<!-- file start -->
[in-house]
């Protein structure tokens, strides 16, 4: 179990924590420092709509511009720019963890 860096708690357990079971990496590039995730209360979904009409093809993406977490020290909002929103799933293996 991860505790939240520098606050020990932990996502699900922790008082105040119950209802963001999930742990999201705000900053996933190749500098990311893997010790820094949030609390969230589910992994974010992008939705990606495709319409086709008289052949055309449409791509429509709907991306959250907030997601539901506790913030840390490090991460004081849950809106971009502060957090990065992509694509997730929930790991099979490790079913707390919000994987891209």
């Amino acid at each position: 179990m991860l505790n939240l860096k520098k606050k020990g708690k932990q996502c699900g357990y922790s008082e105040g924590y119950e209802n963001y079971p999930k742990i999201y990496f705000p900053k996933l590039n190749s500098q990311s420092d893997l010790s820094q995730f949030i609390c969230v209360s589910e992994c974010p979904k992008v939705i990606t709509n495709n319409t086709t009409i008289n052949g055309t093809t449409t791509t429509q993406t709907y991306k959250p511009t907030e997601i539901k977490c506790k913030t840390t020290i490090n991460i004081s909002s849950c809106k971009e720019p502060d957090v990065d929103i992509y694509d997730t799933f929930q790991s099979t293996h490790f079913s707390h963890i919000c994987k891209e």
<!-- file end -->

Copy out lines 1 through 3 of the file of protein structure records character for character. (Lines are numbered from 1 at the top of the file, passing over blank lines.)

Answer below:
[in-house]
């Protein structure tokens, strides 16, 4: 179990924590420092709509511009720019963890 860096708690357990079971990496590039995730209360979904009409093809993406977490020290909002929103799933293996 991860505790939240520098606050020990932990996502699900922790008082105040119950209802963001999930742990999201705000900053996933190749500098990311893997010790820094949030609390969230589910992994974010992008939705990606495709319409086709008289052949055309449409791509429509709907991306959250907030997601539901506790913030840390490090991460004081849950809106971009502060957090990065992509694509997730929930790991099979490790079913707390919000994987891209």
């Amino acid at each position: 179990m991860l505790n939240l860096k520098k606050k020990g708690k932990q996502c699900g357990y922790s008082e105040g924590y119950e209802n963001y079971p999930k742990i999201y990496f705000p900053k996933l590039n190749s500098q990311s420092d893997l010790s820094q995730f949030i609390c969230v209360s589910e992994c974010p979904k992008v939705i990606t709509n495709n319409t086709t009409i008289n052949g055309t093809t449409t791509t429509q993406t709907y991306k959250p511009t907030e997601i539901k977490c506790k913030t840390t020290i490090n991460i004081s909002s849950c809106k971009e720019p502060d957090v990065d929103i992509y694509d997730t799933f929930q790991s099979t293996h490790f079913s707390h963890i919000c994987k891209e």